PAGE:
SPACES offered superorg and what happened... a cattle chute. Oh that's right... ODOT debacle, Breuer debacle... we were all busy then.

Ah, Cleveland... go along to get along. 


  Vines would be very nice at Steelyard.  As someone who lives nearby--I am not going to criticize the convenience of Steelyard.  Sure, there are design issues, but it's better than nada...and Mitch Schneider would certainly NOT top my list of dead beat urban developers.  

I would like to see a residential hotel at Steelyard with family-themed facilities to provide an option for short term physician appointments at Metro. etc. A well-maintained lap pool would be nice ...Having the zoo nearby is also  plus for visitors with families, too. 

The towpath is in my backyard....I love it and I use it, but I don't see a lot of neighborhood buy-in, yet.  It may not be exciting looking right now, but I can get from point A to point B on my bike and visitors to Cleveland often need another option for lodging besides downtown and Rockside Rd.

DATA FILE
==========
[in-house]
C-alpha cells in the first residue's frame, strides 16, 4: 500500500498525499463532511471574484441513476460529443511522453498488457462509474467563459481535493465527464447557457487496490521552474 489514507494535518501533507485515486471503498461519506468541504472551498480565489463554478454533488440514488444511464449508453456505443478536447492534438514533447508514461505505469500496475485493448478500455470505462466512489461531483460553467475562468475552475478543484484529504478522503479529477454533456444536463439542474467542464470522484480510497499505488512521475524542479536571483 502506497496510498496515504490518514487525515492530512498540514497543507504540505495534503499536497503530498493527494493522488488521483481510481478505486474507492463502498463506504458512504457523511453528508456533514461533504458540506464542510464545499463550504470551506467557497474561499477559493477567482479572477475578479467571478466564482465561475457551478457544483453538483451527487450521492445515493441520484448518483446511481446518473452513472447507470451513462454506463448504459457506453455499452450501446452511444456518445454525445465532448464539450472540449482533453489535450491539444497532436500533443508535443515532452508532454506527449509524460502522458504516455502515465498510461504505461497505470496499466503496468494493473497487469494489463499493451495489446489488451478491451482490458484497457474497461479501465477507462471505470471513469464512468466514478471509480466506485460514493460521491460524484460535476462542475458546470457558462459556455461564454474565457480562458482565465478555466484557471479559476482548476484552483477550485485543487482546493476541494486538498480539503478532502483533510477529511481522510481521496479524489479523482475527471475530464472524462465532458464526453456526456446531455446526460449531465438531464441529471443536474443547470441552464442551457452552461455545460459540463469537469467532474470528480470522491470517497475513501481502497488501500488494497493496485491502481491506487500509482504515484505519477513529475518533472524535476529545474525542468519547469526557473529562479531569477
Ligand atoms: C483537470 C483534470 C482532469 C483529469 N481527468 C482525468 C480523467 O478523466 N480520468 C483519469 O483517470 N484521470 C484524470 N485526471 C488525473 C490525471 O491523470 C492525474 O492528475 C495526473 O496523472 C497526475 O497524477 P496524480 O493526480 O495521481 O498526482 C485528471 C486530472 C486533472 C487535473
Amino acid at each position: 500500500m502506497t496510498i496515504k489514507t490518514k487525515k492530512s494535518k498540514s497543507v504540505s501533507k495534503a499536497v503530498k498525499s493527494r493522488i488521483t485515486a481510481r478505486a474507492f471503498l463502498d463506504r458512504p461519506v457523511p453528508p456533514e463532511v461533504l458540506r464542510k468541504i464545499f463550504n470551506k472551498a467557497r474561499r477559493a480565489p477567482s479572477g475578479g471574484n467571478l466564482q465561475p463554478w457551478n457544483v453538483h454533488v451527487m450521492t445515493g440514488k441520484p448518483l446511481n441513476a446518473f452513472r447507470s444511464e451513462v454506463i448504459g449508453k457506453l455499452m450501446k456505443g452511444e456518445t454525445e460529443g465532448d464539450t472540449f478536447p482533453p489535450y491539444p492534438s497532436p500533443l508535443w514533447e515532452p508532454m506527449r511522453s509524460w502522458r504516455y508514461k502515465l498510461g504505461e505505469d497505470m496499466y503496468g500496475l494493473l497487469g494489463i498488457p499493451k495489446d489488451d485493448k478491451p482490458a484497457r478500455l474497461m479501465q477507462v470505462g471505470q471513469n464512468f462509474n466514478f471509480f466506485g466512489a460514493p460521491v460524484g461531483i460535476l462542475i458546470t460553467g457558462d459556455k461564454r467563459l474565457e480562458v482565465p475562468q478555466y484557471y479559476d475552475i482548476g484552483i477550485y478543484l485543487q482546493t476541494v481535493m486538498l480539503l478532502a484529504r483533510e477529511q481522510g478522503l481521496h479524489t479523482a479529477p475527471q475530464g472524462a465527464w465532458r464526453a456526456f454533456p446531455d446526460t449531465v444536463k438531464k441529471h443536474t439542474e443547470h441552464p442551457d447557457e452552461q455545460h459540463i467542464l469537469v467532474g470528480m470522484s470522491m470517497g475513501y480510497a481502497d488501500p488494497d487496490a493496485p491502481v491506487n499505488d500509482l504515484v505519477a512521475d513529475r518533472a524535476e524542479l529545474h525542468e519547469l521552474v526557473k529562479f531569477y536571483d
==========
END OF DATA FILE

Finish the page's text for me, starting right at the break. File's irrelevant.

Mitch Schneider, let's talk!



Steve Litt=Joanna Connors

Steve Litt reminds me of Joanna Conners and her movie reviews - if she panned a movie - I made sure I went to see it - it would usually be good.

In the same way Steve Litt doesn't "get it" - particularly when it comes to art. Never has and I doubt he ever will.

So sad. So PD. 

The trail

  I just spent a night sedated by Alka Seltzer Cold Plus (yeah, this is a plug).  Amazing stuff...after a week of highs and lows on other cold medicines.  I finally got some sleep.  It's not so easy to find...anymore.  My significant other went in hunt of the stuff and he could not find it anywhere, so he resorted to the evil Walmarts at Steelyard.   And, I am finally recovering.  So, you see, my story has a point, afterall :)

Actually, Litt's article neglects to mention the winding part of the trail that bisects the parking lot at Walmart. This is the trail I use to ride my bike to Tremont from Jennings Rd. and I like the soaring feeling of the space.  The criss-crossing highways, the clouds, the hulking hospital on the hill...

Back to my drugs now.